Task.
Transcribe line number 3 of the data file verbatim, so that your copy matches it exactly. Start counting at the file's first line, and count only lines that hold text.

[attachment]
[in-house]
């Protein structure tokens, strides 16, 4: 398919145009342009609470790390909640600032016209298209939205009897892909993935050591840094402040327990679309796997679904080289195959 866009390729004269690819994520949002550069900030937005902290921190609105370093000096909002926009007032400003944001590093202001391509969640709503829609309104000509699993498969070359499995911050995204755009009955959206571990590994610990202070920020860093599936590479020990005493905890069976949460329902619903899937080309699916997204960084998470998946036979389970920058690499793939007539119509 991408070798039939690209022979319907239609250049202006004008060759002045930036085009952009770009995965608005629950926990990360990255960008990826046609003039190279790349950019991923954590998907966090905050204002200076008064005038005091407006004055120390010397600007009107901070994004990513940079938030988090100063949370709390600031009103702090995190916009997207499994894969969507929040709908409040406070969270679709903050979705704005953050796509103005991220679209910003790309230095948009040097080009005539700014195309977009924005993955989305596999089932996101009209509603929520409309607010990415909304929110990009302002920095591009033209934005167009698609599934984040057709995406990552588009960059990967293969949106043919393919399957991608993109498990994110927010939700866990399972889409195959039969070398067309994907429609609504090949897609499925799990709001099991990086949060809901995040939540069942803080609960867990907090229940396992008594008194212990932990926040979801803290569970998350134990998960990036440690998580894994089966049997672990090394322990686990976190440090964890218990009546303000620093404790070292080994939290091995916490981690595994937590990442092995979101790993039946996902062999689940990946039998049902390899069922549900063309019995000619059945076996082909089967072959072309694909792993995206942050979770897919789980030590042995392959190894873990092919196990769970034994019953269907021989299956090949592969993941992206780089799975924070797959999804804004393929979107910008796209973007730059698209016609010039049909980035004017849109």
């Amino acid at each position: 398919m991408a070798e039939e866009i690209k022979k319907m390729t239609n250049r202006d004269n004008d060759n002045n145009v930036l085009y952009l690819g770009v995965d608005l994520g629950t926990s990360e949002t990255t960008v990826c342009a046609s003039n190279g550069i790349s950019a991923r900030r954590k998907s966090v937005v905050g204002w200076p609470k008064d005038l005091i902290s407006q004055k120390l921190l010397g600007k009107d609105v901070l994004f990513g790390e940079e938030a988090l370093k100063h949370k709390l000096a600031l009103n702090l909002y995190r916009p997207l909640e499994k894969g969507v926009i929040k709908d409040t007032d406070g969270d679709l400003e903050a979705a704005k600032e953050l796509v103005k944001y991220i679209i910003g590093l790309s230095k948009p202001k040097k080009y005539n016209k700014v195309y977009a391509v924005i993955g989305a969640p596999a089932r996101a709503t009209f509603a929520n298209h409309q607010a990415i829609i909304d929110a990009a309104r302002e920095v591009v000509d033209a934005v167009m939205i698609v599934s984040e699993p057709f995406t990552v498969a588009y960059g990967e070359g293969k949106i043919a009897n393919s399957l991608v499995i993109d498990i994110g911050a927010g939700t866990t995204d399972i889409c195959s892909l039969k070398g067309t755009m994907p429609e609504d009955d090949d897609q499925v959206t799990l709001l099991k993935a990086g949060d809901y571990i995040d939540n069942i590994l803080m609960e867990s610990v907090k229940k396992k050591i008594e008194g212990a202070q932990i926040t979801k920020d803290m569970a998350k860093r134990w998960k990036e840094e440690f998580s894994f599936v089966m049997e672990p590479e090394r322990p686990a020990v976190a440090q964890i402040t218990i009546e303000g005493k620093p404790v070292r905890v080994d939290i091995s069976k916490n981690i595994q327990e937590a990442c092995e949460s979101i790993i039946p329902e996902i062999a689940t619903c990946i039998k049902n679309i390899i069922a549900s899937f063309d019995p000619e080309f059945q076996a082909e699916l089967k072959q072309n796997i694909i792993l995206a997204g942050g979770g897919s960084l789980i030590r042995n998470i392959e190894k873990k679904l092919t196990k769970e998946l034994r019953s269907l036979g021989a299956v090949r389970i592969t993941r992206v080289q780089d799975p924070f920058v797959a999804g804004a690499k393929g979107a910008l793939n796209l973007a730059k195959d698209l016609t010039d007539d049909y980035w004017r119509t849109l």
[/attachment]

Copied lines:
């Amino acid at each position: 398919m991408a070798e039939e866009i690209k022979k319907m390729t239609n250049r202006d004269n004008d060759n002045n145009v930036l085009y952009l690819g770009v995965d608005l994520g629950t926990s990360e949002t990255t960008v990826c342009a046609s003039n190279g550069i790349s950019a991923r900030r954590k998907s966090v937005v905050g204002w200076p609470k008064d005038l005091i902290s407006q004055k120390l921190l010397g600007k009107d609105v901070l994004f990513g790390e940079e938030a988090l370093k100063h949370k709390l000096a600031l009103n702090l909002y995190r916009p997207l909640e499994k894969g969507v926009i929040k709908d409040t007032d406070g969270d679709l400003e903050a979705a704005k600032e953050l796509v103005k944001y991220i679209i910003g590093l790309s230095k948009p202001k040097k080009y005539n016209k700014v195309y977009a391509v924005i993955g989305a969640p596999a089932r996101a709503t009209f509603a929520n298209h409309q607010a990415i829609i909304d929110a990009a309104r302002e920095v591009v000509d033209a934005v167009m939205i698609v599934s984040e699993p057709f995406t990552v498969a588009y960059g990967e070359g293969k949106i043919a009897n393919s399957l991608v499995i993109d498990i994110g911050a927010g939700t866990t995204d399972i889409c195959s892909l039969k070398g067309t755009m994907p429609e609504d009955d090949d897609q499925v959206t799990l709001l099991k993935a990086g949060d809901y571990i995040d939540n069942i590994l803080m609960e867990s610990v907090k229940k396992k050591i008594e008194g212990a202070q932990i926040t979801k920020d803290m569970a998350k860093r134990w998960k990036e840094e440690f998580s894994f599936v089966m049997e672990p590479e090394r322990p686990a020990v976190a440090q964890i402040t218990i009546e303000g005493k620093p404790v070292r905890v080994d939290i091995s069976k916490n981690i595994q327990e937590a990442c092995e949460s979101i790993i039946p329902e996902i062999a689940t619903c990946i039998k049902n679309i390899i069922a549900s899937f063309d019995p000619e080309f059945q076996a082909e699916l089967k072959q072309n796997i694909i792993l995206a997204g942050g979770g897919s960084l789980i030590r042995n998470i392959e190894k873990k679904l092919t196990k769970e998946l034994r019953s269907l036979g021989a299956v090949r389970i592969t993941r992206v080289q780089d799975p924070f920058v797959a999804g804004a690499k393929g979107a910008l793939n796209l973007a730059k195959d698209l016609t010039d007539d049909y980035w004017r119509t849109l």